The U.S. Army has started fielding the major update of its electronic health record system to improve medical treatment for soldiers, according to a recent article posted on its official homepage.
The software system, known as the Medical Communications for Combat Casualty Care--or MC4--will ensure that soldiers "wounded on the battlefield will have detailed permanent accounts of the scenario and treatment received," according to the article. The upgrade, called EMR 220.127.116.11., also uses a newer version of Windows, improves the security of the data and improves patient safety relating to allergy and medical history information.
"In theater, we capture data in a repository known as the theater medical data store," Lt. Col. Keith Harley, assistant product manager for MC4, told the Army News Service. "That allows all information to be available to providers anywhere in the treatment of that soldier from the time of point-of-injury all the way to the time he's evacuated to places like Walter Reed or San Antonio."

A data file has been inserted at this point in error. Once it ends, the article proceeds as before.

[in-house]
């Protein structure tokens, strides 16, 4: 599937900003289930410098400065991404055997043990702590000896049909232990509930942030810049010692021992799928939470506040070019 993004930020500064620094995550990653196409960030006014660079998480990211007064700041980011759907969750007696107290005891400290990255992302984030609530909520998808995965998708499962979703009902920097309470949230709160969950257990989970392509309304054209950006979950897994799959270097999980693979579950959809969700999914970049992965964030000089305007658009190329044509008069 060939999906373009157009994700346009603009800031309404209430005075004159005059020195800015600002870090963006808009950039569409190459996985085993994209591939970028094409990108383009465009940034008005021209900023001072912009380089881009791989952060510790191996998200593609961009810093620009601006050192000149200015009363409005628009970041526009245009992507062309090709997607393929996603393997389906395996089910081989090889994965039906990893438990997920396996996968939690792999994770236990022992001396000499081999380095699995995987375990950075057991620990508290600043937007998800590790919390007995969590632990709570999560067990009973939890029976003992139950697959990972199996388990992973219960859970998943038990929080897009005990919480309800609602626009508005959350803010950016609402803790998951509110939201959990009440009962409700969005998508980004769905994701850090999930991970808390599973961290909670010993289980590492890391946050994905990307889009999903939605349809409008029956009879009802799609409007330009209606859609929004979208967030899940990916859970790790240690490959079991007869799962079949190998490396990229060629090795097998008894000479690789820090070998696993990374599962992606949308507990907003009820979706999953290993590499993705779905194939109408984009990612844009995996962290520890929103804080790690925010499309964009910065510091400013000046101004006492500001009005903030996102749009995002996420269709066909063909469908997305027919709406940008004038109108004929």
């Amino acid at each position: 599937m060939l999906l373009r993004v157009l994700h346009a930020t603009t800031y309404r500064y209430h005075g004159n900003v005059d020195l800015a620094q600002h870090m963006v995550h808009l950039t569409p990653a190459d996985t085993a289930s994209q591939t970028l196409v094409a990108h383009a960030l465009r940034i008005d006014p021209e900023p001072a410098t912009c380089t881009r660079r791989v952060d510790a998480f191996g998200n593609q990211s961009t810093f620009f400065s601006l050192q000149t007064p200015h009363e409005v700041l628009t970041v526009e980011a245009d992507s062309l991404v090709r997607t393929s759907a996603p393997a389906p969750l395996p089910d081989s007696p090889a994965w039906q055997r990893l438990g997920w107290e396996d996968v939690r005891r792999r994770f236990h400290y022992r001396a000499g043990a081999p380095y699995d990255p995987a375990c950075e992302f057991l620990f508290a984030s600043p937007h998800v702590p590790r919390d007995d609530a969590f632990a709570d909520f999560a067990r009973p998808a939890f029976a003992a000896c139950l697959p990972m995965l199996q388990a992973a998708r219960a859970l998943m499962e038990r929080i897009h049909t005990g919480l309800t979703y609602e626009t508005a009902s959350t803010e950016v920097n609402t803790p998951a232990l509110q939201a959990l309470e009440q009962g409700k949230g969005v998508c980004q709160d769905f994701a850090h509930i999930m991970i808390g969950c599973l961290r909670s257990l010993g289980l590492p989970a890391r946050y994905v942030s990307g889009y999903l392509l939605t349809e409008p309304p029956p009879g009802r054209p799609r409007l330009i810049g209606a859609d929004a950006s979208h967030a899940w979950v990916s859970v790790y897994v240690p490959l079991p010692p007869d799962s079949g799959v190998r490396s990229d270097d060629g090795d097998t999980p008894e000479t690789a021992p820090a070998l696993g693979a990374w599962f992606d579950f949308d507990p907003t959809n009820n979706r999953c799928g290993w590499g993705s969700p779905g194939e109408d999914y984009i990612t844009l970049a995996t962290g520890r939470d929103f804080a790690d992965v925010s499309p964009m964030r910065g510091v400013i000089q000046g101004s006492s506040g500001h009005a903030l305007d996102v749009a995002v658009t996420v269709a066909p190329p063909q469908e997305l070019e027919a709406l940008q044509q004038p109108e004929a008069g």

More than 500 active, National Guard and Reserve medical units use the EHR system in 16 countries. The roll out is expected to continue through April.
The upgrade comes as the U.S. Departments of Defense and Veteran's Affairs are under pressure to integrate their EHRs, a project that has been plagued with problems for years. The Defense Health Agency--created last fall to streamline healthcare among the Navy, Army and Air Force medical departments--has been sending mixed signals regarding integration, issuing a solicitation to keep its legacy systems, but asking in its proposed budget for an increase that would more than triple funds for its work on an integrated EHR.
To learn more:
- here's the Army News Service article